Trump Wants to Call Former Trump U. Students to Testify

     SAN DIEGO (CN) — Donald Trump wants to call his own selection of former Trump University students to testify in a looming trial in San Diego Federal Court, and says a motion to bar him from doing so is “unprincipled.”
     Trump filed a 22-page memorandum late Friday in support of being able to call former Trump University students as witnesses in Low v. Trump University, the older of two federal class-action cases against the Republican presidential nominee and his now-defunct real estate school.
     The six-year-old case is scheduled to go to trial in late November following the presidential election.
     Low and the other plaintiffs claim Trump scammed Trump University students out of thousands of dollars based off the claim they would learn his insider real estate secrets from instructors and mentors “handpicked” by Trump himself. But the “insider secrets” they doled out thousands for turned out to be nothing more than infomercial-quality advice, the students claim.
     In his latest court filing, Trump claims a motion in limine filed by the plaintiffs seeking a blanket order from U.S. District Judge Gonzalo Curiel excluding Trump from calling any former Trump University students as witnesses, except for class representatives in the lawsuit, “unprincipled and unsupported.”
     Trump said he is “aware of no authority supporting such a position” and claims testimony from absent class members is routinely allowed in class trials.
     The memo speaks directly to a point Trump’s attorneys have alluded to in court filings and hearings in the months leading up to the trial: he wants former lead plaintiff Tarla Makaeff to take the witness stand.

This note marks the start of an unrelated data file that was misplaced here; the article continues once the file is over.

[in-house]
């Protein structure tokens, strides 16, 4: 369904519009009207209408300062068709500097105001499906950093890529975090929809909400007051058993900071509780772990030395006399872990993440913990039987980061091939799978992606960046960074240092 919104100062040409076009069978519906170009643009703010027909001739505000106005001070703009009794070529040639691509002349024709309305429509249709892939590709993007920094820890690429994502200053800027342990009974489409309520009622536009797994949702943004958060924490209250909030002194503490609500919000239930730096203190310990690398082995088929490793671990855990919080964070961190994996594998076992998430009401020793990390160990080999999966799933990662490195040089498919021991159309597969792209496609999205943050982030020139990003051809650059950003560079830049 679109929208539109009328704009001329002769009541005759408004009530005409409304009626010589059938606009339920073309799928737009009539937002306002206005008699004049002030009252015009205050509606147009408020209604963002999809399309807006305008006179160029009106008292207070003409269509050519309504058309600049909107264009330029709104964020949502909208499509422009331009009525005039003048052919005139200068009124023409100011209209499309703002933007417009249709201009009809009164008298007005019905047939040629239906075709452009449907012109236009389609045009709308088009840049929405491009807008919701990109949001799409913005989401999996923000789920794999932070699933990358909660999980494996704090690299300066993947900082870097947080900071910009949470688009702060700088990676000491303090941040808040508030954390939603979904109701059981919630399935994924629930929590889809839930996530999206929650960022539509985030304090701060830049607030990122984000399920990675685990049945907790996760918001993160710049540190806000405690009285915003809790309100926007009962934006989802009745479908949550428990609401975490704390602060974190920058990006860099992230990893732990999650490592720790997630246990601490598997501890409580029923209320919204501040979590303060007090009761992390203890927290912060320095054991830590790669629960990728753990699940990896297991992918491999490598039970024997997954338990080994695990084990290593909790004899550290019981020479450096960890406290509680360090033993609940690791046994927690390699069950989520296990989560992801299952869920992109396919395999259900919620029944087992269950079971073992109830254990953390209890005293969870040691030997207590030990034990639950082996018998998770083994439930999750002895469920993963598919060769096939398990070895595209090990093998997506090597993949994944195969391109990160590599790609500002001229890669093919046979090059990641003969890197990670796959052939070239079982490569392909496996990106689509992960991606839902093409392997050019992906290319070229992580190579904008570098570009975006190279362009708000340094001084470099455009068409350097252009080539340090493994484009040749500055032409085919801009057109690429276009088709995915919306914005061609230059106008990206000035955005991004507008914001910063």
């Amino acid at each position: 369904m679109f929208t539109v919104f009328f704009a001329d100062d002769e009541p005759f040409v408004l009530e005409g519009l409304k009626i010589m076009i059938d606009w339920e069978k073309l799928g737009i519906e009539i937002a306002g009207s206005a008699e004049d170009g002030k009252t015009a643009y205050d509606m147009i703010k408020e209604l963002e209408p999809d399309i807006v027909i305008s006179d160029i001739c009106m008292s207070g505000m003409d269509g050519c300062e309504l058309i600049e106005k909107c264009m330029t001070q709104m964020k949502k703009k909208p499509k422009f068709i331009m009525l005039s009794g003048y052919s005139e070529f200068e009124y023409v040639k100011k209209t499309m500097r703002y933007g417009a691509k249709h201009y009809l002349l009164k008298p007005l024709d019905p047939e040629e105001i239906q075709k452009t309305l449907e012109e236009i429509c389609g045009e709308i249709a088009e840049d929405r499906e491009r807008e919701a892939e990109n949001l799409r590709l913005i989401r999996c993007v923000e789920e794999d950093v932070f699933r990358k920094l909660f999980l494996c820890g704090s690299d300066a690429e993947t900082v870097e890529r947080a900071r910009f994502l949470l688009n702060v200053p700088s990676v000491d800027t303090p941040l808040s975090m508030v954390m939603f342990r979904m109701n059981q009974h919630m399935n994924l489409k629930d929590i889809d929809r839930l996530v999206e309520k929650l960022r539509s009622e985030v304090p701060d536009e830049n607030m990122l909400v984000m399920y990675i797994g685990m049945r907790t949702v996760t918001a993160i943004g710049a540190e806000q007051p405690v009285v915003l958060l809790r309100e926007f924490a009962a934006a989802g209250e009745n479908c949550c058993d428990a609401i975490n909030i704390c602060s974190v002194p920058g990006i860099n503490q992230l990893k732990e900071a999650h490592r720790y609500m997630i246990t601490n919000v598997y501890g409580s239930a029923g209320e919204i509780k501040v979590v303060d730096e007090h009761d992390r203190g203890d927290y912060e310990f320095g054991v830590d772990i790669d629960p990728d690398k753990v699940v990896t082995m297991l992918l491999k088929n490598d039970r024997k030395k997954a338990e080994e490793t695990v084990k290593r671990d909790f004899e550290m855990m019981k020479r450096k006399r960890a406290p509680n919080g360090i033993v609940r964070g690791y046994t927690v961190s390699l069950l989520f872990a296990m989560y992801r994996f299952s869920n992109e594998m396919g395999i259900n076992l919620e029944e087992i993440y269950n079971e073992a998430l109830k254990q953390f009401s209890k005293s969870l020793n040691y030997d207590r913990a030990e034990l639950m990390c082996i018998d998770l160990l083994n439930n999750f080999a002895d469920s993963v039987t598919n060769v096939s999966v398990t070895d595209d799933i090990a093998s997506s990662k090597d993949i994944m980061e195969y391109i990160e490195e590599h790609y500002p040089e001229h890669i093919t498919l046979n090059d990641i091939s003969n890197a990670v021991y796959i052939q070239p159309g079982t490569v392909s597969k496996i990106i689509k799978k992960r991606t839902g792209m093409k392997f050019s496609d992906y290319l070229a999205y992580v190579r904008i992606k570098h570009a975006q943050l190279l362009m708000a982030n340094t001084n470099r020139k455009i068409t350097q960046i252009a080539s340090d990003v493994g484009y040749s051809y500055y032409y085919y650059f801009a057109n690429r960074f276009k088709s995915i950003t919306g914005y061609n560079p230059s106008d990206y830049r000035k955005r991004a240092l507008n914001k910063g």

Curiel allowed Makaeff to withdraw as lead plaintiff in March, leaving another class member, Sonny Low, to take over. Makaeff remains an absent class member in the Low case, as well as the other class action out of San Diego Federal Court, Cohen v. Trump. Makaeff moved to withdraw because of the “personal and professional toll” the case took on her.
     Curiel is also considering a motion by Trump to decertify the class based on Makaeff’s withdrawal and other changes Trump claims prejudice the defense.
     Trump’s attorneys argued dismissing Makaeff would undermine their discovery strategy and claimed if she were absent from testifying during the trial, it would “cripple defendant’s ability to defend the case.”
     They now want to be able to call her to the witness stand.
     “Contrary to plaintiffs’ rhetoric, the court’s order certifying the class and appointing Sonny Low and two others as typical representatives does not make other student testimony ‘immaterial,’ nor does it restrict the manner and method of proof available to defendants to defend themselves in this case. Plaintiffs misconstrue the law, and their request, if granted, would convert a search for the truth into an unfair, one-sided and indefensible process,” Trump’s attorney Daniel Petrocelli wrote.
     Being able to call their own witnesses to testify about what they heard and saw before enrolling at Trump University and live events is vital for being able to disprove the “uniform representations” at the center of the case, the defense says.